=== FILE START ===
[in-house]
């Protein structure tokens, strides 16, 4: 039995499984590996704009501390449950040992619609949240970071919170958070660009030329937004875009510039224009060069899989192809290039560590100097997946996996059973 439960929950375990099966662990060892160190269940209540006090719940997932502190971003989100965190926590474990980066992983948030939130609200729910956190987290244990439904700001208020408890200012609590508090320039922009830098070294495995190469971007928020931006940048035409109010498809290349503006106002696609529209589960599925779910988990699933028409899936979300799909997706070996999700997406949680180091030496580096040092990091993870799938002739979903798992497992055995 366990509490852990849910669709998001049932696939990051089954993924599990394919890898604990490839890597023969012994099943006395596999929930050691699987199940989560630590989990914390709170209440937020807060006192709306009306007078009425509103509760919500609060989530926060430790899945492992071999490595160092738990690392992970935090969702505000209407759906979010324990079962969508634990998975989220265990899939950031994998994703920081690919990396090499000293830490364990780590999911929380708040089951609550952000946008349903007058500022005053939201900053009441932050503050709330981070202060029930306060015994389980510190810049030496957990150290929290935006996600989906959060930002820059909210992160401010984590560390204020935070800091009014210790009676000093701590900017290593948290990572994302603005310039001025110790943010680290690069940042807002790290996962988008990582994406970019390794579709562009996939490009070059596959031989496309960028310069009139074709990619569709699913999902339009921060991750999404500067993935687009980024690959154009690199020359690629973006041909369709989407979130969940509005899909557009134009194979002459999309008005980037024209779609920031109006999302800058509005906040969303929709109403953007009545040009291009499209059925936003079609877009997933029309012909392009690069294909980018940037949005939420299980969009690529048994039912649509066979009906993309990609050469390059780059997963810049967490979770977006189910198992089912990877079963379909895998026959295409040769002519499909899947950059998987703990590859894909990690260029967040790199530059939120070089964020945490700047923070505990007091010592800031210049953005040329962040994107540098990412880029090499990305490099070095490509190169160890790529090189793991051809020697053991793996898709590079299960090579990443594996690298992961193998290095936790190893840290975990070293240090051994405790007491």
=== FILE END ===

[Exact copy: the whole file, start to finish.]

[in-house]
């Protein structure tokens, strides 16, 4: 039995499984590996704009501390449950040992619609949240970071919170958070660009030329937004875009510039224009060069899989192809290039560590100097997946996996059973 439960929950375990099966662990060892160190269940209540006090719940997932502190971003989100965190926590474990980066992983948030939130609200729910956190987290244990439904700001208020408890200012609590508090320039922009830098070294495995190469971007928020931006940048035409109010498809290349503006106002696609529209589960599925779910988990699933028409899936979300799909997706070996999700997406949680180091030496580096040092990091993870799938002739979903798992497992055995 366990509490852990849910669709998001049932696939990051089954993924599990394919890898604990490839890597023969012994099943006395596999929930050691699987199940989560630590989990914390709170209440937020807060006192709306009306007078009425509103509760919500609060989530926060430790899945492992071999490595160092738990690392992970935090969702505000209407759906979010324990079962969508634990998975989220265990899939950031994998994703920081690919990396090499000293830490364990780590999911929380708040089951609550952000946008349903007058500022005053939201900053009441932050503050709330981070202060029930306060015994389980510190810049030496957990150290929290935006996600989906959060930002820059909210992160401010984590560390204020935070800091009014210790009676000093701590900017290593948290990572994302603005310039001025110790943010680290690069940042807002790290996962988008990582994406970019390794579709562009996939490009070059596959031989496309960028310069009139074709990619569709699913999902339009921060991750999404500067993935687009980024690959154009690199020359690629973006041909369709989407979130969940509005899909557009134009194979002459999309008005980037024209779609920031109006999302800058509005906040969303929709109403953007009545040009291009499209059925936003079609877009997933029309012909392009690069294909980018940037949005939420299980969009690529048994039912649509066979009906993309990609050469390059780059997963810049967490979770977006189910198992089912990877079963379909895998026959295409040769002519499909899947950059998987703990590859894909990690260029967040790199530059939120070089964020945490700047923070505990007091010592800031210049953005040329962040994107540098990412880029090499990305490099070095490509190169160890790529090189793991051809020697053991793996898709590079299960090579990443594996690298992961193998290095936790190893840290975990070293240090051994405790007491």